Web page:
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Old Dogs, New Math – book review and give away

26 Nov

Old Dogs, New Math: homework help for puzzled parents

Many thanks to The Experiment Publishing for sending me this book to review and offering to give a book away to one lucky reader!

Now onto the juicy bits…

I was a bit worried at first, but very curious. Math is NOT my strong point. And, following the principles of unschooling, I pretty much let my kids try to figure out a lot of stuff on their own after pointing them in the right direction. Plus, my husband is a whiz at math. So I manage to avoid a lot of painful questions by directing them to their father. But there are times when they ask me questions and I try to answer. They don’t know that I am struggling, but it is awkward and frustrating for me.

I was pleased to discover that this book was VERY easy to read. I mean, it was like reading a joke book or a choose-your-own-adventure book. Really easy. I was surprised. They made my difficulties seem rather brainless with simple explanations and examples. There are even little puzzles and games.

And what’s really fun for educational geeks like me… they explain how things used to be taught, how they are taught now, why teaching methods have changed, and why those changes make it difficult for parents to help their kids.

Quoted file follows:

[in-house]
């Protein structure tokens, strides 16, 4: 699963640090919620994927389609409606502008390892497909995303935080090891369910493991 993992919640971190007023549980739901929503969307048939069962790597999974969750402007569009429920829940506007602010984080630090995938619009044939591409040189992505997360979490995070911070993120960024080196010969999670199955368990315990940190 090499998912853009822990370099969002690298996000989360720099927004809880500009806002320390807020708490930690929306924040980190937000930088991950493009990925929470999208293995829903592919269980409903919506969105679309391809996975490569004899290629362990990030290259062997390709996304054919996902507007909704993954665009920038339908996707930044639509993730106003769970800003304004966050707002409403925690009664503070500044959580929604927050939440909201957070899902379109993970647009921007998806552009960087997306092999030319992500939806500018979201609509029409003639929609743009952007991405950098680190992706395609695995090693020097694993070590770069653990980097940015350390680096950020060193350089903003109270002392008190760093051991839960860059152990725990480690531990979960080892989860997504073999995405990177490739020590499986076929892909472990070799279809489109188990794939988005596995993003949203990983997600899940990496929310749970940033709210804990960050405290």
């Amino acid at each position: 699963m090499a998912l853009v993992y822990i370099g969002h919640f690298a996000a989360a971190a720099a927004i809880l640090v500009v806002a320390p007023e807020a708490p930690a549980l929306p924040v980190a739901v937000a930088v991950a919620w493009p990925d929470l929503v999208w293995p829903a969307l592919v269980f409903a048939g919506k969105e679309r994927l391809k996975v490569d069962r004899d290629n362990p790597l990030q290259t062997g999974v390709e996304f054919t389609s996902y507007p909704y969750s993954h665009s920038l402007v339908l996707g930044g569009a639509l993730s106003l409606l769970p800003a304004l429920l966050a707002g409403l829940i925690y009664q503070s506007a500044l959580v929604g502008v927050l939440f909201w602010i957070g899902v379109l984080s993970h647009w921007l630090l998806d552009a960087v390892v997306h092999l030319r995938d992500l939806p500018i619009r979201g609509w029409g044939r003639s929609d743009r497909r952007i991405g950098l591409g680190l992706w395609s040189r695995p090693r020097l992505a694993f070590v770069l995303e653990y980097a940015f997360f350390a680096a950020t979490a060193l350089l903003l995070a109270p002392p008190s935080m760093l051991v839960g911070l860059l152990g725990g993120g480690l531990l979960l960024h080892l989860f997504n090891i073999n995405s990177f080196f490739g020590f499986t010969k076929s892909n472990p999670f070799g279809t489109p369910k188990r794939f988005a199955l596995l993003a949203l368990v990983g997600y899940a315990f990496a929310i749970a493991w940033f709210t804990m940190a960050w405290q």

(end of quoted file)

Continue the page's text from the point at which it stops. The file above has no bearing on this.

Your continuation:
They also have test questions with real life kid answers and point out facts that help you discover how the kid got the answer (Nothing trickier for the parent than trying to figure out how and why the answer the kid came up with the wrong answer!)

My teenager even started reading it. He didn’t get very far because I kept hiding the book from him. (Oops) But he keeps bugging me for it. So that’s a pretty good sign too.

It is broken down into nice little sections:

Preparation – this is mostly for the parents covering such painful topics as “how do I overcome my own fear of math?” to “why do they do it differently these days?” as well as everyday tools that can be used for math education and an approximate grade/age guideline for math education in schools.

Arithmetic–And How It Has Changed – this goes into basic mathematics. There are nice simple to understand explanations, examples, and pictures, and even games to play.

Beyond Arithmetic – now we start getting into fractions and decimals and a little bit of geometry.

Questions and Answers – this not only has the answers to the puzzles that they give you throughout the book, but it also covers questions your kids will encounter throughout their schooling along with the answers (with or without a calculator). The best thing is they explain HOW to get the correct answer (and if there is more than one way to come to the correct answer they show that too).

And finally – of course there is a glossary and index and stuff.

Now, the big test. My daughter asks me the question “How old where you when I was 3?” So I pull out this handy little book and launch into an explanation of number lines and stuff. Not sure how much it helped her, but I sure felt a lot more confident.